There is no denying that this past TV season was particularly brutal – especially for comedies. After a single season, TV viewers said goodbye to shows like “Enlisted,” “The Michael J. Fox Show” and “Trophy Wife,” among many others. While many shows struggled, one did rise above the rest – ABC’s “The Goldbergs.”
International Business Times spoke with “The Goldbergs” Executive Producer Doug Robinson at the 2014 ATX Television Festival about the show's success, its plans for Season 2 and more:
IBTimes: What do you think set “The Goldbergs” apart from the rest of the TV comedies this season?
Doug Robinson: Making comedy is really, really hard. Making any show is hard. But making comedy is really tough. [Creator] Adam Goldberg knows this show inside and out. It’s his life, but a lot of people think their life is show worthy … his actually is. The fact that he videotaped his entire childhood I think is an element of the show that sets it apart from everything else, that makes it feel real – because it is.
Then you just get that luck where you have a great script and then the right cast to execute it. It’s rare that that happens where I’ve seen good scripts that don’t turn into good shows because you don’t have the right cast. I’ve seen OK scripts become great because you have the right cast. And we just had that thing out of the box where all the elements worked. ... And thankfully we had ABC, who was great to us. Their marketing campaign was fantastic. That yellow poster with those ugly sweaters was everywhere. And they did such a great job of believing in the show, pushing the show.
IBTimes: What can you tease about Season 2?
Robinson: One of the things I think we’ll do every year now is probably do an event built around a movie in way that we did the “Goonies.” So we’re talking a lot about the John Hughes movies in the '80s and which one of those will make a good episode of “The Goldbergs.” ... You’ll see something that will be fun this year.
IBTimes: Will fans see Lainey Lewis (AJ Michalka) return?
Robinson: I think in the beginning we’ll see that relationship with Barry play out a little bit.
IBTimes: Will Season 2 introduce any other people from Adam Goldberg’s past?
Robinson: We’ll see some of the people we saw last year. Some of the kids will be back. I think you’ll see Dana Caldwell. We’ll see what happens with that relationship with Adam a little bit. I think we’ll see the Kremps every once in a while across the street, and I think they’ll be new people
IBTimes: Nostalgia plays a big part on the show. Did you ever struggle getting approval to include something?
Robinson: We did a “Goonies” episode, and the actor who played Chunk in the movie was one of the people all year – if not the only person – who would not give us any rights to his likeness. It was nothing more than a picture that we showed on a board with all the other cast members, when the young Adam character is telling each of the cast members who they’re going to play in this home movie version of the “Goonies.” He tried to get an exorbitant amount of money from us. For whatever reason he wouldn’t do it. That was probably one the few times we were turned down all year. But we had to write a lot of letters to people, begging and asking. It got easier as we went on.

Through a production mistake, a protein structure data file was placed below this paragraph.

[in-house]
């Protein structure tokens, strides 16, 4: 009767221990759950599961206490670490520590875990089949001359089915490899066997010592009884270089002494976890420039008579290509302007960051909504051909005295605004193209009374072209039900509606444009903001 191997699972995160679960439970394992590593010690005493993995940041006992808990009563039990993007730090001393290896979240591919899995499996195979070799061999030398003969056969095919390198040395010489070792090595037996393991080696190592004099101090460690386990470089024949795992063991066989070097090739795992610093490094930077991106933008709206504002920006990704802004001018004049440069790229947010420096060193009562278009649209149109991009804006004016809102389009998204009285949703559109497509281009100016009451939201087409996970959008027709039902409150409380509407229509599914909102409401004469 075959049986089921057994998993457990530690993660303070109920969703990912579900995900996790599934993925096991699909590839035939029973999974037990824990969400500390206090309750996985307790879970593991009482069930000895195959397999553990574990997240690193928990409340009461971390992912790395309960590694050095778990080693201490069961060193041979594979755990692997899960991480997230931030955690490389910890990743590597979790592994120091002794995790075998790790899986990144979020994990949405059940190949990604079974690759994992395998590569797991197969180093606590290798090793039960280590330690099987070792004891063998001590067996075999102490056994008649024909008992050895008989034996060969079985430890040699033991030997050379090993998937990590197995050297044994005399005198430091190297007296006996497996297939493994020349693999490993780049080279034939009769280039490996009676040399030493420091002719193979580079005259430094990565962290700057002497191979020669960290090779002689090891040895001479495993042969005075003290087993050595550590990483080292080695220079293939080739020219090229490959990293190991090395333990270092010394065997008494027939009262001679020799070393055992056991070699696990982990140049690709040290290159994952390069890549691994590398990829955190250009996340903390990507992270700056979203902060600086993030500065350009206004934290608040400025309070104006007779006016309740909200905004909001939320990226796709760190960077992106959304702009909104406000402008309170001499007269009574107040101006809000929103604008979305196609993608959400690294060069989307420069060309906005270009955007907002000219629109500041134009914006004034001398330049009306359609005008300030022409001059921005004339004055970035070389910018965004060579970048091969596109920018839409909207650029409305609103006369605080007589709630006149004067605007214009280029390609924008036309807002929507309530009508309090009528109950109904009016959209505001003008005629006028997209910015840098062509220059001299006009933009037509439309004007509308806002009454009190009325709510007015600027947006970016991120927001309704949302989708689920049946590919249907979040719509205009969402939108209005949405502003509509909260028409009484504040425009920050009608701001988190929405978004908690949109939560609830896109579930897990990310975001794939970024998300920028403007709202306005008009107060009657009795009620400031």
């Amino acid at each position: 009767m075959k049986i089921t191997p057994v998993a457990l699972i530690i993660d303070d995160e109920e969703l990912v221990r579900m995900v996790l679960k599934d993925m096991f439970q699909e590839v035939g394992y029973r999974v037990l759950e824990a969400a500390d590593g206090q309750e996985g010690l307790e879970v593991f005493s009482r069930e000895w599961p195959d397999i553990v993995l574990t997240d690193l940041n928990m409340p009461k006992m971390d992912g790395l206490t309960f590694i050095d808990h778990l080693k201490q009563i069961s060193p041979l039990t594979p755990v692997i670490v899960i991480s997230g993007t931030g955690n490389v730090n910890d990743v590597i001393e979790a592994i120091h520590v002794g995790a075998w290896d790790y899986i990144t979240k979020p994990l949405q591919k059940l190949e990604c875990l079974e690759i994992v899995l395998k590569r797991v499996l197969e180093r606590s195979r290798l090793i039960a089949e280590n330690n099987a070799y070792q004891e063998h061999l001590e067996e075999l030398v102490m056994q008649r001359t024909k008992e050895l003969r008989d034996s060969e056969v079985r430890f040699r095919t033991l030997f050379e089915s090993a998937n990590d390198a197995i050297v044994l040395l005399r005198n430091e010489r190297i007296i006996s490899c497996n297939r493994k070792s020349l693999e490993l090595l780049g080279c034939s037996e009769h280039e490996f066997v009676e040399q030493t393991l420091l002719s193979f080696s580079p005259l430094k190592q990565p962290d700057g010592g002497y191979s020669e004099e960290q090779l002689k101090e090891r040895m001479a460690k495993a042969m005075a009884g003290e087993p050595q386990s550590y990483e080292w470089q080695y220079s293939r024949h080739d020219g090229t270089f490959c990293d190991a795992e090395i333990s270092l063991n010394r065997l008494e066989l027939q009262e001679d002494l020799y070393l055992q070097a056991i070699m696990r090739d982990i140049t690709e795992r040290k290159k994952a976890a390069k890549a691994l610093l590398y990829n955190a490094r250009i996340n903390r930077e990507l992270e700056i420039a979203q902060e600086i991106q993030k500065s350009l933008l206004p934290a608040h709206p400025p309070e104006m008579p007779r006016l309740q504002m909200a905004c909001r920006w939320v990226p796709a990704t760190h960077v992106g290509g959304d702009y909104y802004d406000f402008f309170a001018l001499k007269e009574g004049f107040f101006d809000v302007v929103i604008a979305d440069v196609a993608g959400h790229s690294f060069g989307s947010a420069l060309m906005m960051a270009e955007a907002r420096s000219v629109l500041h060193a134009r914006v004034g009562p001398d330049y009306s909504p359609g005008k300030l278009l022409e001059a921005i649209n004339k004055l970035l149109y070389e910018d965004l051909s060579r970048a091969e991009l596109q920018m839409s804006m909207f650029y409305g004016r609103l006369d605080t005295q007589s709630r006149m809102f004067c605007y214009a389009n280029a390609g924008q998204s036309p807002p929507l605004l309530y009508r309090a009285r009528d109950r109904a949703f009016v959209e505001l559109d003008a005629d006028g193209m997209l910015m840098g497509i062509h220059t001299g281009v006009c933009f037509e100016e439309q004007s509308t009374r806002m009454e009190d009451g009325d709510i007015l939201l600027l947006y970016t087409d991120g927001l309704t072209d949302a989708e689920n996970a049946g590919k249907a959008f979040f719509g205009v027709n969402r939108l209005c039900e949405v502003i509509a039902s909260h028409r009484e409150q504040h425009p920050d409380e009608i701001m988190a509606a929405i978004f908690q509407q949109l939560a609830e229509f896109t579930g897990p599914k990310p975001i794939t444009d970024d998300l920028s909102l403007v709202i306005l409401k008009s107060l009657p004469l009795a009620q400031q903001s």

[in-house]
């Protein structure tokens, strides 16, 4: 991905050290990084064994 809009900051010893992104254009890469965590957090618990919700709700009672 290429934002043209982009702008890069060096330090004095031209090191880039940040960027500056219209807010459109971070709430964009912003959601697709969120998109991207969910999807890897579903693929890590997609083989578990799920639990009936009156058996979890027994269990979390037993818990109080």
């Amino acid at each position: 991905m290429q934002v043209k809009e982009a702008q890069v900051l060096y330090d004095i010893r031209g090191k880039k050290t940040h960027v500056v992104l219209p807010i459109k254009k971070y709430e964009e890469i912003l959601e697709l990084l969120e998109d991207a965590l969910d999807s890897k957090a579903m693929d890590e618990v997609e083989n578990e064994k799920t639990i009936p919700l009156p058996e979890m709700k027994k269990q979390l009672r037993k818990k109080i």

IBTimes: One of the aspects of the show that’s great is the home video footage at the end.
Robinson: It was only supposed to be in the pilot. We needed it for time in the second episode. We were a little short. … and then people just started saying how much they really liked it. From our point of view when we first did it we thought: “Is this going to take away from our cast? Is it not going to make it seem like this is our family who we’re telling the story about, the TV family? Is the real family going to take away from it?” People have really embraced the fact that this is a real family, that this is really what took place. And it’s worked out really well. [Adam Goldberg] has thousands of hours of home video footage. He literally videotaped his entire childhood
IBTimes: The show is switching time slots for its second season. How do you feel about moving to Wednesdays at 8:30 p.m.?
Robinson: That’s exactly where I wanted to be. We’re a real family show. I can’t tell you how many emails I get from people saying I watch this show with my family. And I think that one of the reasons that’s happening is that it’s a relatable family show. But more than that there’s a nostalgia aspect to it – where my kids will never really know what a pay phone is, let alone what a cable box is, or some of these things that we reference on the show. When I watch it with them they’ll ask me questions about it. And I get that from a lot of families.
So when we were trying to get that slot, that 8:30 time slot, I had the Sony research guys pull some stuff because I had read something early on that we were a big poll viewing show with families. And it turned out that us and “The Middle” were two of the highest, percentage-wise, of the audience watching it as a family together. So, that was the time slot I always wanted … 9:30 to me, after “Modern Family,” which is obviously a great slot, is just too late for our show. That’s where we wanted to be and ABC was great and continues to support the show.
IBTimes: Do you have any fears of losing fans with the new day and time slot?
Robinson: I think some people won’t find it. I think other people will find it and I think hopefully we’ll add new fans as well.
“The Goldbergs” will air new episodes this fall on ABC on Wednesdays at 8:30 p.m. EDT